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I have a data source with thousands of lakes, ponds and small puddles.

Using an algorithm of anitagraser.com I have managed to clean the ponds and small puddles, but with the big lakes I have a problem. They are formed by many lines, and none runs completely by its edges, are only pieces.

I put an image where you can see only one of this lakes in full:

Full Lake

And another image where you can see (in different colors) some of the lines that form it (they are not all, only a few, too much work mark each line in a different color, but you can have an idea)

Full lake but some lines mark in different colors

I've tried playing with 'dissolve' and with v.clean.snap, but I can not make much progress.

Do you have any idea how I can manage to make all this tangle of lines 1 only polygon? It must be a process that can be automated, nothing manual, since there are thousands of lakes like this one into the source. I am able to make complicated scripts, but I am an inexperienced one in GIS (using QGIS and PyQGIS). (Added after Evan comment -> The details are not important, it is more important to close the polygons, I would sacrifice the details if you can close the polygon and create a single figure)

Yes, we have something on our side, all the lines that form a large lake have the same label in the attribute table.

You can download this shape here: big_lake.zip

Note: My project (map) will be a open project, and all data will be save into OSM if possible.

2 Answers 2

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I know what you want, but you can't do it as far as I know. You've got massive holes that need QAing. There is no easy way to solve this problem. You can

  1. Remove all detail but ensure that you capture all the points and polygons with convexhull
  2. Snap the points to a grid.
  3. Use some other form of simplification and error correction.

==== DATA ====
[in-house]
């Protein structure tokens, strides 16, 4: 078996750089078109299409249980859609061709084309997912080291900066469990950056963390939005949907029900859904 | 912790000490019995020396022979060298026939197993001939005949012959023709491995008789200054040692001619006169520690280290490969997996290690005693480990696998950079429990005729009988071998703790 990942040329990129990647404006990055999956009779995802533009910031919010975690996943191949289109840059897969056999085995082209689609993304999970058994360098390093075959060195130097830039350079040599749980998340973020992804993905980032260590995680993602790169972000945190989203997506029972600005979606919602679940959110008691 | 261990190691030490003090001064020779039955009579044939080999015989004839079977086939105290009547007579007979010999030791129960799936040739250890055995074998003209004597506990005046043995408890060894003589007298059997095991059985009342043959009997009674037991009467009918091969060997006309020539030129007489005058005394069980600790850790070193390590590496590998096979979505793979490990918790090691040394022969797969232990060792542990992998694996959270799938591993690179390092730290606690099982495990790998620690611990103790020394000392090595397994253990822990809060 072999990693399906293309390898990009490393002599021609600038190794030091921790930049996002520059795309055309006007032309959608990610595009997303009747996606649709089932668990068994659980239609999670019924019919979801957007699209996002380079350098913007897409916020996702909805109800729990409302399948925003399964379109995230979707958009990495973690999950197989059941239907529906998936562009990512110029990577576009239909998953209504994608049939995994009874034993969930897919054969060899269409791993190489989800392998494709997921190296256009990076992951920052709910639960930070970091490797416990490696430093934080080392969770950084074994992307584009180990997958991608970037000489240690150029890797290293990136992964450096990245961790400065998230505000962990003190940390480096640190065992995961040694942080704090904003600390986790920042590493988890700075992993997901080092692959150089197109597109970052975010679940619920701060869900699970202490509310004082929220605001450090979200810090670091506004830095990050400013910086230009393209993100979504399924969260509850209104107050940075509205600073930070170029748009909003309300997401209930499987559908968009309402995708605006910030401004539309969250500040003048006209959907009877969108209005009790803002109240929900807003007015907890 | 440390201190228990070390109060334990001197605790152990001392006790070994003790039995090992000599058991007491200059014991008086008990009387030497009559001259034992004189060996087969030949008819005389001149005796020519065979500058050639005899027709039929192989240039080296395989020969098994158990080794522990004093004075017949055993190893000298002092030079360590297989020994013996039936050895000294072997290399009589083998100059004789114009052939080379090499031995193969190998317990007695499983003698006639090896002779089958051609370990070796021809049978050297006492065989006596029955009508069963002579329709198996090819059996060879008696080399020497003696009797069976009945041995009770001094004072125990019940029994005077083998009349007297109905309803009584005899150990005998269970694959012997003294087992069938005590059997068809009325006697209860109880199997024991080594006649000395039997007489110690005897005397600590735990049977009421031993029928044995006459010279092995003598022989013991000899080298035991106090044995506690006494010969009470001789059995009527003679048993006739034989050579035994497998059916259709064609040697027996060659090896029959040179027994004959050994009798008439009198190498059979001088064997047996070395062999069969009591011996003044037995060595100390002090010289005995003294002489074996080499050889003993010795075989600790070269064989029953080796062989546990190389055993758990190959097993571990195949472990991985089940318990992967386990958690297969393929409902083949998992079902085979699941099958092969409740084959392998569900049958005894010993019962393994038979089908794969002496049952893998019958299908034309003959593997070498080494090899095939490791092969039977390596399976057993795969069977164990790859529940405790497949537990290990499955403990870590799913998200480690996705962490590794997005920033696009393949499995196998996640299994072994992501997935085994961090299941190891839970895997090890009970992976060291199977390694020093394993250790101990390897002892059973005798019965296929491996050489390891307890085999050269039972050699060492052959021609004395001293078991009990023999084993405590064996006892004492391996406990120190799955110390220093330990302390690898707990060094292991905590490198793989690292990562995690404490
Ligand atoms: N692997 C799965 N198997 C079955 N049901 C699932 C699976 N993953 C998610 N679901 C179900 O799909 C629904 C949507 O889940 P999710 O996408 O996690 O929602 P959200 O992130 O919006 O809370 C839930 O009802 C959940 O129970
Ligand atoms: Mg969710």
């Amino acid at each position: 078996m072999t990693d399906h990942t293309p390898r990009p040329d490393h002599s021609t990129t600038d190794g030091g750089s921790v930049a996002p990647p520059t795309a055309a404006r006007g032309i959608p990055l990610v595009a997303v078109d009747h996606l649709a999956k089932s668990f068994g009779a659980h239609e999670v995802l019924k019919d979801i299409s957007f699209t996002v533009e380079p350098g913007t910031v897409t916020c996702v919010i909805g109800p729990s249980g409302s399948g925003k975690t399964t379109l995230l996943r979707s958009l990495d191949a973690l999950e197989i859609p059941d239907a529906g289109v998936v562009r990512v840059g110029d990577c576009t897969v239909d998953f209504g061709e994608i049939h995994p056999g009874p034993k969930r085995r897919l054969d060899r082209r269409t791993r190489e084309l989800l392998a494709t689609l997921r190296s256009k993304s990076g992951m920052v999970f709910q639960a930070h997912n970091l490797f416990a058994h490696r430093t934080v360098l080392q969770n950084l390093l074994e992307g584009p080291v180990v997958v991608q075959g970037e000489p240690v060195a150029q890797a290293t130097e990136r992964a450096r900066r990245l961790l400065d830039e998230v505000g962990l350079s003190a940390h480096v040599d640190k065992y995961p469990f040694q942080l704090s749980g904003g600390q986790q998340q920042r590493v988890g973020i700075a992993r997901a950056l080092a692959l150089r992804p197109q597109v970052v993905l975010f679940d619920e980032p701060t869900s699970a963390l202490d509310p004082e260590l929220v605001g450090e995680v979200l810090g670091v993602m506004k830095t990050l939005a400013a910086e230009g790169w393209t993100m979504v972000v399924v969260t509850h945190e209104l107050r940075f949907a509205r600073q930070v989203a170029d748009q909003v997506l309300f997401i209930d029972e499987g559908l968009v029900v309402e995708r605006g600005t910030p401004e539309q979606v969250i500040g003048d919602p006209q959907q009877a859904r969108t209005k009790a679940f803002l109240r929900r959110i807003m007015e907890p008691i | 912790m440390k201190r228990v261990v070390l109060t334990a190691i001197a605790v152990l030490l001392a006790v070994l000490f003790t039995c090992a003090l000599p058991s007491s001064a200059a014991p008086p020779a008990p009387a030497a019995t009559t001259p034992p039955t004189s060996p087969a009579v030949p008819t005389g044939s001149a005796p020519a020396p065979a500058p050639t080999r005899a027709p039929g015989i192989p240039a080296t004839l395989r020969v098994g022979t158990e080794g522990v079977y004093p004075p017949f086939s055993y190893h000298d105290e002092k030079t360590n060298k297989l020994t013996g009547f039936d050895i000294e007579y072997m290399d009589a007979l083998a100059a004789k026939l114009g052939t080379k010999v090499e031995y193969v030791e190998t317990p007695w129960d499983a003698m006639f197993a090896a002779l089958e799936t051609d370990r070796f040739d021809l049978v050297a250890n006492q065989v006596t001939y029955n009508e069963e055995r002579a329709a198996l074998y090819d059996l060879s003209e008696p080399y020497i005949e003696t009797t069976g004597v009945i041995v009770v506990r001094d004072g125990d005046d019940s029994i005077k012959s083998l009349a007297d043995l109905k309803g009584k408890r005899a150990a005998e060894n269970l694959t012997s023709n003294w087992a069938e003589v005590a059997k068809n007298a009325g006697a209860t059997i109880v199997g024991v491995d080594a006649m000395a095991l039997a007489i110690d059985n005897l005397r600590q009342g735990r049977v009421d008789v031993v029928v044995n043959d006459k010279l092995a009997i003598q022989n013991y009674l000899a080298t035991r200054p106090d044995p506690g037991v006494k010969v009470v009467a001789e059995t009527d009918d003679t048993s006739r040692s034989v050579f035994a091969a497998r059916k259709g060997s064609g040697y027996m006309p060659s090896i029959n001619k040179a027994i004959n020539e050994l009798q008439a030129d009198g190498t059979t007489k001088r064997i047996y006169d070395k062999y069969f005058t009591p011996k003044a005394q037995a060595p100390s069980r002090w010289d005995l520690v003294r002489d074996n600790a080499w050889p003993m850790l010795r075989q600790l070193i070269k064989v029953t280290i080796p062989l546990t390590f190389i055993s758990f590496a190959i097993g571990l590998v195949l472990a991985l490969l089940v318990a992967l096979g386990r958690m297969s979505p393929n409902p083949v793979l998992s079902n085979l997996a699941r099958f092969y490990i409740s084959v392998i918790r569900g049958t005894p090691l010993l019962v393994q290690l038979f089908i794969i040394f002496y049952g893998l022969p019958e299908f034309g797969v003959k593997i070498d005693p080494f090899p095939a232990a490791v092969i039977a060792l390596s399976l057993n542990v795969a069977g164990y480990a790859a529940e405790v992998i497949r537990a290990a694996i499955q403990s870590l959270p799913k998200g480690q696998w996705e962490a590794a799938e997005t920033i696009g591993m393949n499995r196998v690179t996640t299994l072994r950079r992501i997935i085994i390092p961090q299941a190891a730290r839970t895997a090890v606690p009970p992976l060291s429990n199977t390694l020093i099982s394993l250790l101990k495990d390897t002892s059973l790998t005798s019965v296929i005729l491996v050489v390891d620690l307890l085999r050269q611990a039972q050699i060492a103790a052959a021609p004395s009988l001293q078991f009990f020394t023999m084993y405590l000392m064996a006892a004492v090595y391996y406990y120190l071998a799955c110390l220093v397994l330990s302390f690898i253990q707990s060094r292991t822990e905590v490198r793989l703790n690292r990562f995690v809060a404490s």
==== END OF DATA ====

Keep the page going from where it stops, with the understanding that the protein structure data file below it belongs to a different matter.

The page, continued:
I don't know of anything that can fix such poor data. The problem isn't joining several inner and outer lines. The problem is connecting lines with massive breaks.

holes in the dataset

Just to show you snapping to grid looks like, I used postgis and I had to increase grid size to 0.001

Closing holes with st_snaptogrid

That will reduce your polygon's detail to something like this,

Simplified polygon

Someone may have a better solution, but this is a huge problem space when you start to introduce massive holes in the lines like you've got.

Created with st_snaptogrid(st_union(geom),0.001) AS geom from public.biglake;

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  • Thank you very much, Evan. It has been a good explanation of my problem, I am a newbie in GIS and therefore I struggle to elucidate what I am looking for. So a possible solution would be to decrease the detail of the figures to facilitate their union. It is feasible, I do not need that the final figures have great detail, on the contrary, the simpler, the better. I will concentrate on narrowing the detail and trying to join the gaps. Dec 1, 2016 at 8:21
  • @JuanmaFont mark this answer as chosen if you're satisfied. Also worth nothing that this isn't sacrificing enough detail to accomplish your task. You can see on the far right hand side there is still unconnected red. My idea was to snap to grid the lines, union, and then polygonize them but you don't have a closed area. These are really poorly defined. Dec 1, 2016 at 8:30
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An advance, but still is not complete 100%, only 99%:

I found concaveHull, that works over points. son I convert Lines to point (MMQGIS-> Modify -> convert geometry to -> Nodes)

and then use concaveHull (from Processing Toolbox -> Concave Hull), and get this:

enter image description here

So I have a full edges figure, I have only to fill the interior holes. But how? Answer -> How to fill holes in polygons automatically? So using toolbox tool "Delete Holes" I got it:

enter image description here

I have only to clean interior little polygons.

I have lost many details along the way but I have a single polygon.

I have tried "toolbox -> vclean -> snap -> 0.001" and get this into " ERROR LAYER " ->

enter image description here

The full polygon and without interior polygons, but I'm not sure if is it the best way.

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  • How are you excluding the island on the left? Jan 4, 2017 at 5:28

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